You recently wrote a column in which you suggested that an American husband dissuade his wife, born in India, from giving their children Indian names. Though your stated intention was to make life easier for the children of this couple, who will live in the US, by choosing “practical” rather than “unusual” names, this suggestion sparked accusations on Twitter that you support “whitewashing” and are “racist.”
That seems slightly extreme. I believe you simply failed to recognize the depths of identity questions, particularly for those whose identities are complex. Your answer indicates that you were unprepared for the difficulty of the question you faced and unaware of the international debate about naming conventions.
Notably, this debate is already taking place in France. On Sept. 12, a controversial writer named Eric Zemmour told a TV host and entrepreneur named Hapsatou Sy, on television, that her name was “an insult to France.” Sy was born in France to parents of Senegalese and Mauritanian origin. In response to Zemmour’s comments, Sy started a petition, which garnered more than 300,000 signatures by Sept. 29, to deny Zemmour invitations to speak on TV, based on his hate speech. She circulated it in tweets expressing her love of France and her indignation about his statement, under the hashtag #JeSuisLaFrance, which highlights the fact that the nation encompasses many cultures.
The French have been wrestling with the question of what it means to be French pretty intensely of late, as Quartz’s Annabelle Timsit has noted. The South African comedian Trevor Noah got caught up in that debate when he made a joke this summer about how France’s World Cup victory, with a team that reflected the nation’s remarkable cultural diversity, was really a win for Africa. French envoy to the US, Gérard Araud, wrote a formal letter condemning the Comedy Central host’s comments, noting that all but two of the team’s 23 players were born in France. “France is indeed a cosmopolitan country,” Araud wrote, “but every citizen is part of the French identity.”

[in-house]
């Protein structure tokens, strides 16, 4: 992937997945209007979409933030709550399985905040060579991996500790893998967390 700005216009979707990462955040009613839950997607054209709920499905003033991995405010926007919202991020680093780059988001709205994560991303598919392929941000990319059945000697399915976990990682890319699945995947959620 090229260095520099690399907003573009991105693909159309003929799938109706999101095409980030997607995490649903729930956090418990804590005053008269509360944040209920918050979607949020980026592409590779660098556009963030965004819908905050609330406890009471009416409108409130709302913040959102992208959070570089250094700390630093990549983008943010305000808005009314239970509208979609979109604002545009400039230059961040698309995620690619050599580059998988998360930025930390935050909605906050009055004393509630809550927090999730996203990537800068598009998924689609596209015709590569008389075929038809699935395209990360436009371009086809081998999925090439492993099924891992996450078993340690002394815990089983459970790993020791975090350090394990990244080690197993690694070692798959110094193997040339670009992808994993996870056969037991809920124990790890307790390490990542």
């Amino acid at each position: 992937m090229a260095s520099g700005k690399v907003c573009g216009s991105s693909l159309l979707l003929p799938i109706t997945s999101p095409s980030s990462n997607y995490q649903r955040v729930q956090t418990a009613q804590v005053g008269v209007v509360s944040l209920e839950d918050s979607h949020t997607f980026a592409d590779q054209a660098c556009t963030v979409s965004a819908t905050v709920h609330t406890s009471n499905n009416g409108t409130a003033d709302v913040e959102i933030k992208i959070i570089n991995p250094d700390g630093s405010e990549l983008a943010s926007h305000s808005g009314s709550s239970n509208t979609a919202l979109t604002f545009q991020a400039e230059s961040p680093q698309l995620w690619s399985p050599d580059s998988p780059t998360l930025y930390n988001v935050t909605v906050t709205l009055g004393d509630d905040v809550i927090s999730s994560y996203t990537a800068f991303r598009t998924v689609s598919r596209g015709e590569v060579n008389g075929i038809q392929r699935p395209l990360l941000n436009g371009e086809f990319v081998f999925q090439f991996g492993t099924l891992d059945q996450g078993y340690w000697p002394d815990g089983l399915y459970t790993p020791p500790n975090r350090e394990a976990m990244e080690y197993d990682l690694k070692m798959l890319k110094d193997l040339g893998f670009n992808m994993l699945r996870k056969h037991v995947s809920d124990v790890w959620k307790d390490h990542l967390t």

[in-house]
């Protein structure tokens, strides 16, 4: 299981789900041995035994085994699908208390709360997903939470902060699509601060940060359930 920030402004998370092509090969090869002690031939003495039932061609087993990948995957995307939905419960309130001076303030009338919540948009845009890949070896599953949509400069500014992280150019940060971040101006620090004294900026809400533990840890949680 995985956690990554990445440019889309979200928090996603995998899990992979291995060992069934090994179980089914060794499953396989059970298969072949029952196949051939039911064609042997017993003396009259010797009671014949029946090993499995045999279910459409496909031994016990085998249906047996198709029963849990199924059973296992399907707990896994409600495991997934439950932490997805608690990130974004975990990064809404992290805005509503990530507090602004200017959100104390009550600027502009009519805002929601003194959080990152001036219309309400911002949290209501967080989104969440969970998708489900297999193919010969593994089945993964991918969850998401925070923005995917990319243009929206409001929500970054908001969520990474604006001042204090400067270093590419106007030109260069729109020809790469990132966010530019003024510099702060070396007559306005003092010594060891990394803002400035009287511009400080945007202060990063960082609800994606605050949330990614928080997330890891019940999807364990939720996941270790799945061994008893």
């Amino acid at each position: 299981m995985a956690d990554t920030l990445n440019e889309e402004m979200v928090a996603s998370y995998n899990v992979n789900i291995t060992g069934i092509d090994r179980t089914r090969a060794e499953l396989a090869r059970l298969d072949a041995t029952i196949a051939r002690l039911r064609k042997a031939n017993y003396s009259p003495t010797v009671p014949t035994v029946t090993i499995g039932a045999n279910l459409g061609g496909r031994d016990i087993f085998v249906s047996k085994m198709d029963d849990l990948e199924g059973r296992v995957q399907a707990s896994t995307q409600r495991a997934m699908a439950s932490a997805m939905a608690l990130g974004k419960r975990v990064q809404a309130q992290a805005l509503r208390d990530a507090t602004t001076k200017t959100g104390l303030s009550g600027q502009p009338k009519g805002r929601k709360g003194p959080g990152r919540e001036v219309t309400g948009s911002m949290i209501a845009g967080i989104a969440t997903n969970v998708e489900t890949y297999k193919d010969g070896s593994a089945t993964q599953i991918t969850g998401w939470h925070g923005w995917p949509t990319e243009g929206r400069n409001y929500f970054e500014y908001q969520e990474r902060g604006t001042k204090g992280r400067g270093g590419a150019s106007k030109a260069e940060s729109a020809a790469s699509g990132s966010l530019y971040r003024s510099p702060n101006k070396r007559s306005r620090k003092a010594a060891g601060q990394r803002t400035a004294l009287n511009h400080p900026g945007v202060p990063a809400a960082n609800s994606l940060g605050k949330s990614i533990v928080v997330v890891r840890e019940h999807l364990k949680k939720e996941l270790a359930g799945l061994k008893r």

Players chimed in as debate about them raged, emphasizing their unity as teammates and Frenchmen, while recognizing their diversity. Benjamin Mendy tweeted a “fix” to a list of team members with the flags of their families’ country of origin, replacing all of these with the French tricolor. Adil Rami said he feels both French and Moroccan. As Siddhartha Mitter wrote in Quartz, ”This is France. It is French. It is African. The French team are French. They represent the Republic, and its changes.”
That is the point. The US is a nation of immigrants, and to be American means more than one thing. The children of the American couple you’ve advised will have a mother with Indian origins and identities that incorporate multiple cultures. It’s a typical American story, not unusual at all.
While it may be impossible to live in two places at once, it’s unnecessary to choose one culture over the other when considering the formulation of their identities. If anything, given that the kids will be raised in the US, it’s imperative that they maintain some ties to their heritage in order to honor their mother’s origins (because that’s what she wants to do) and giving them traditionally Indian names is one way to do that.
It may present the occasional obstacle in pronunciation for the people who encounter them and force the children themselves to contend with complexity. Still, there’s are no “foreign” names in a nation of immigrants. Instead, there are more and less common names.
Having a less common name doesn’t make a kid a target for bullying necessarily. And it doesn’t curse a person for life. It might, as journalist Soledad O’Brien points out on Twitter, ultimately be a blessing. Certainly, it helps equip a child for the complexity they will face communicating and operating in a globalized world.
On the other hand, making it easier for others by ignoring culture is not so helpful, not to the children, their mother, or society at large. We don’t live in a simple world in a simple time with simple identities that are easy to understand or describe. And increasingly, children are born into families that encompass multiple cultures in countries where the whole world meets and grows up together.
Having a name that indicates cultural complexity is, in my experience, the easiest way to signify to those we encounter that who we are is complicated. Some American schools already recognize the complexity of the societies we live in. Santa Clara County in California started the My Name My Identity campaign that emphasizes the importance of correctly pronouncing all names and understanding that people’s monikers are a critical element of who they are.
Humans, including children, are capable of managing complexity and benefit from a sophisticated worldview. The earlier we’re exposed to multiple cultures, the easier it is for us to understand one another, no matter where we’re from, and even if where we are “from” is more than one place.
There’s no need to oversimplify. Instead, we should be following in the footsteps of the French soccer players—celebrating our diversity and working together to excel at whatever we do, using our roots to make our lives richer, not poorer. Ultimately, everyone benefits from this approach.